How the Commission fills in the blanks of the European Semester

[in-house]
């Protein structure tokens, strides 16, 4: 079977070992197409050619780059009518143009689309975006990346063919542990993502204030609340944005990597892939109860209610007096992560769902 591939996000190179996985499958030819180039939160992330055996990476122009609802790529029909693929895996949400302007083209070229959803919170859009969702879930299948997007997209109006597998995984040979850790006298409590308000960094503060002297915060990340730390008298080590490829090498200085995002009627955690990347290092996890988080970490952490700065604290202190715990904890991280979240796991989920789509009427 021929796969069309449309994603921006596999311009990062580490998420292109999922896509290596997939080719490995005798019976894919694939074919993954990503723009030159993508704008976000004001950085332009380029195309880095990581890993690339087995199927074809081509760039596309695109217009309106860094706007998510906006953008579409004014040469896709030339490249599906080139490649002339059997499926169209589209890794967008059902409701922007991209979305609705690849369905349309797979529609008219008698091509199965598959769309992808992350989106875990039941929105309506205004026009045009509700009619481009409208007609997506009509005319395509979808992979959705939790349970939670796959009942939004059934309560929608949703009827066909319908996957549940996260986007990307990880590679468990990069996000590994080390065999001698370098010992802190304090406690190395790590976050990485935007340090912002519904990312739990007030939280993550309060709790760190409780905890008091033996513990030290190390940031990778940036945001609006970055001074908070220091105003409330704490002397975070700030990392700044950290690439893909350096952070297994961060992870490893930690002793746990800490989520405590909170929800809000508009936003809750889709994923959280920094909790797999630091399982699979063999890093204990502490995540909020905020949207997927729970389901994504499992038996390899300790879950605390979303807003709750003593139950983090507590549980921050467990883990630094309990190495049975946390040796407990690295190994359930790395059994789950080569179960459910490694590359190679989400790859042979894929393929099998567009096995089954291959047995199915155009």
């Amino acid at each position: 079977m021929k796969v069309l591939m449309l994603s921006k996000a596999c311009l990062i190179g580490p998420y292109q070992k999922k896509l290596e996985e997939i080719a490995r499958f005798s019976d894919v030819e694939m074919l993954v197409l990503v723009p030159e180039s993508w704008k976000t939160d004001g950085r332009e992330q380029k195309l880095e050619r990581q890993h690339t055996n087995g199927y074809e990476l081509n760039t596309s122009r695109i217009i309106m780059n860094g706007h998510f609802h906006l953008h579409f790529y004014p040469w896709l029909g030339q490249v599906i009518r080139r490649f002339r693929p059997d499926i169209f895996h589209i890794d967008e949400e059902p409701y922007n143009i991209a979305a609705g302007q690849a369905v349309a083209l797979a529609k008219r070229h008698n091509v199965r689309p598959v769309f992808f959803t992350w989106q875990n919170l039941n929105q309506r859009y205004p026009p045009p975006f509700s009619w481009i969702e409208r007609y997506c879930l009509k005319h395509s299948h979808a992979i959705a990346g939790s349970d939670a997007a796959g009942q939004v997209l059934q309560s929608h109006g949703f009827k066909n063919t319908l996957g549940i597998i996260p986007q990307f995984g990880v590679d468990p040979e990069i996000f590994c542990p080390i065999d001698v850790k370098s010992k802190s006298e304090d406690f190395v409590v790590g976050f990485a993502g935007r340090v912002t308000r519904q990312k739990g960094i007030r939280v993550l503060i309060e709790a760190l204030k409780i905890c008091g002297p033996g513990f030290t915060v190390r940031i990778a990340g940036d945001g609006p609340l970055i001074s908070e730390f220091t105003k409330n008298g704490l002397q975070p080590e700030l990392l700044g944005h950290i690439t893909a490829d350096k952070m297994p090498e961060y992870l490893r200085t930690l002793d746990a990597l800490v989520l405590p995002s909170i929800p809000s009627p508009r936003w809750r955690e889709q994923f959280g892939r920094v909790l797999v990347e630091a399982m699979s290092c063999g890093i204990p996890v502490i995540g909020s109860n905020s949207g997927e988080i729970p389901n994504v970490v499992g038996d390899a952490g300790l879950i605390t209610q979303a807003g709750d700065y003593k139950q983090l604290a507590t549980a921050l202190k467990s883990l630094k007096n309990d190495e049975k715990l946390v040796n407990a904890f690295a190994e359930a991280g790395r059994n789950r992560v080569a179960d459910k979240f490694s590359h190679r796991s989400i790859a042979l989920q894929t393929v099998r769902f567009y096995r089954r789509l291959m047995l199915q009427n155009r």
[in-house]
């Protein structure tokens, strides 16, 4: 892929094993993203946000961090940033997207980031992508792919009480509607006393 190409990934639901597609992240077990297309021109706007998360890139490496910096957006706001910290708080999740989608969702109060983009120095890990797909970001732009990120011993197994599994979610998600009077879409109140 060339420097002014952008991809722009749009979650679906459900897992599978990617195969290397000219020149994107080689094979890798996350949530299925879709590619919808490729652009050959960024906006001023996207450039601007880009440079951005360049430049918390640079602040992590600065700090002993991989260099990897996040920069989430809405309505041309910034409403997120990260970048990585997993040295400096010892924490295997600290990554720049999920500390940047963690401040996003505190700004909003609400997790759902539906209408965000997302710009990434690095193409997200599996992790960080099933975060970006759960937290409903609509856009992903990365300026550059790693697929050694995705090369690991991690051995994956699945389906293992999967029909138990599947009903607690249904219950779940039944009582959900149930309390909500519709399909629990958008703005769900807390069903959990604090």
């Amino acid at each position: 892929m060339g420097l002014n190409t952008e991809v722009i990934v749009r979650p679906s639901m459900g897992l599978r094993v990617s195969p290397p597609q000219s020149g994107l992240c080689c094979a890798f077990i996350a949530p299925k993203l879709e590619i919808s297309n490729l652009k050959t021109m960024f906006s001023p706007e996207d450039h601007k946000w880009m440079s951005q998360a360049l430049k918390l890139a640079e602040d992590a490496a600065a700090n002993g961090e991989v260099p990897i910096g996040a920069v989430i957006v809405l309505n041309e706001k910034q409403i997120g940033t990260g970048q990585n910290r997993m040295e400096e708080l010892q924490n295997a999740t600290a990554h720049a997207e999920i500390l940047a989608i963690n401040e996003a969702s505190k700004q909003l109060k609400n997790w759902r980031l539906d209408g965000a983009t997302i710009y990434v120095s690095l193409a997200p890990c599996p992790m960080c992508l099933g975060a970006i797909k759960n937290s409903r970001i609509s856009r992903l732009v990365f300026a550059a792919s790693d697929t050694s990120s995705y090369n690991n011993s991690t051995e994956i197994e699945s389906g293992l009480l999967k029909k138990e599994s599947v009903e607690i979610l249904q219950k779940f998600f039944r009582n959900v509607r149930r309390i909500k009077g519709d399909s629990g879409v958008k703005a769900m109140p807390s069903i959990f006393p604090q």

Since the onset of the crisis the EU has introduced new instruments of economic governance, at the heart of which is the European Semester. Scholars largely disagree on which institutional actor has come out as the winner from these reforms. This article attempts to contribute to this debate by examining how the European Semester has been enforced by the Commission since 2011. The main argument is that although the decision-making process during the crisis has been broadly dominated by member states, the Commission enjoys considerable discretion over the enforcement of the European Semester. This is explained by the incomplete nature of the contracts of delegation between member states and the Commission. As a case study, the article focusses on the Commission’s discretion in enforcing the Macroeconomic Imbalance Procedure and the reinforced Stability and Growth Pact, as well as in shaping the procedures of the Semester itself. At the same time, it is shown that the Commission uses its discretion very carefully, alternating between flexibility and rigidity.